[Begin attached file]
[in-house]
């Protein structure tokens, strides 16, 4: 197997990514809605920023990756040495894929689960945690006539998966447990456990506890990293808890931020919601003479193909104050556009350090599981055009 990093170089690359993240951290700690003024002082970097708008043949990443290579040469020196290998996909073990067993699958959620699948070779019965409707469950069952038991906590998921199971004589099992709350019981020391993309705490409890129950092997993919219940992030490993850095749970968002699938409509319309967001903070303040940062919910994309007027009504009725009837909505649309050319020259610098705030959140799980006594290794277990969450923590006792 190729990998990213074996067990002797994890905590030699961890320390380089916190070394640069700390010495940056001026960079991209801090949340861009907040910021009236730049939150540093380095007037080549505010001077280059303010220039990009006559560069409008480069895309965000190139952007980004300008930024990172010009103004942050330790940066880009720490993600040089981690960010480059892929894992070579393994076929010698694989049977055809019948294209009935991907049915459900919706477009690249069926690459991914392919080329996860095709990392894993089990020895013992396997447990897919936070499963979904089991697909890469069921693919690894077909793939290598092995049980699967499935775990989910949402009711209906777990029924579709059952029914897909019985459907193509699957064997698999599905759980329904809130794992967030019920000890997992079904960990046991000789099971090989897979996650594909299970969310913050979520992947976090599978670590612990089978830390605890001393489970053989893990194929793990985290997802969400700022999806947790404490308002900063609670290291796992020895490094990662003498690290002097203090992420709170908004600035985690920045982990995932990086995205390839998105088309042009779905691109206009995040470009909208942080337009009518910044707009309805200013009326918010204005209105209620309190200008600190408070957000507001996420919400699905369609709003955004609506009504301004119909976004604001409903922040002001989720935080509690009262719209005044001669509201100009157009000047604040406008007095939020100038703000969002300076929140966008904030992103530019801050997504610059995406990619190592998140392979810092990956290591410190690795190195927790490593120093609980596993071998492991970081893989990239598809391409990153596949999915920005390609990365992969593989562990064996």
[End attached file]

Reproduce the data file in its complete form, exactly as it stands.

[in-house]
């Protein structure tokens, strides 16, 4: 197997990514809605920023990756040495894929689960945690006539998966447990456990506890990293808890931020919601003479193909104050556009350090599981055009 990093170089690359993240951290700690003024002082970097708008043949990443290579040469020196290998996909073990067993699958959620699948070779019965409707469950069952038991906590998921199971004589099992709350019981020391993309705490409890129950092997993919219940992030490993850095749970968002699938409509319309967001903070303040940062919910994309007027009504009725009837909505649309050319020259610098705030959140799980006594290794277990969450923590006792 190729990998990213074996067990002797994890905590030699961890320390380089916190070394640069700390010495940056001026960079991209801090949340861009907040910021009236730049939150540093380095007037080549505010001077280059303010220039990009006559560069409008480069895309965000190139952007980004300008930024990172010009103004942050330790940066880009720490993600040089981690960010480059892929894992070579393994076929010698694989049977055809019948294209009935991907049915459900919706477009690249069926690459991914392919080329996860095709990392894993089990020895013992396997447990897919936070499963979904089991697909890469069921693919690894077909793939290598092995049980699967499935775990989910949402009711209906777990029924579709059952029914897909019985459907193509699957064997698999599905759980329904809130794992967030019920000890997992079904960990046991000789099971090989897979996650594909299970969310913050979520992947976090599978670590612990089978830390605890001393489970053989893990194929793990985290997802969400700022999806947790404490308002900063609670290291796992020895490094990662003498690290002097203090992420709170908004600035985690920045982990995932990086995205390839998105088309042009779905691109206009995040470009909208942080337009009518910044707009309805200013009326918010204005209105209620309190200008600190408070957000507001996420919400699905369609709003955004609506009504301004119909976004604001409903922040002001989720935080509690009262719209005044001669509201100009157009000047604040406008007095939020100038703000969002300076929140966008904030992103530019801050997504610059995406990619190592998140392979810092990956290591410190690795190195927790490593120093609980596993071998492991970081893989990239598809391409990153596949999915920005390609990365992969593989562990064996």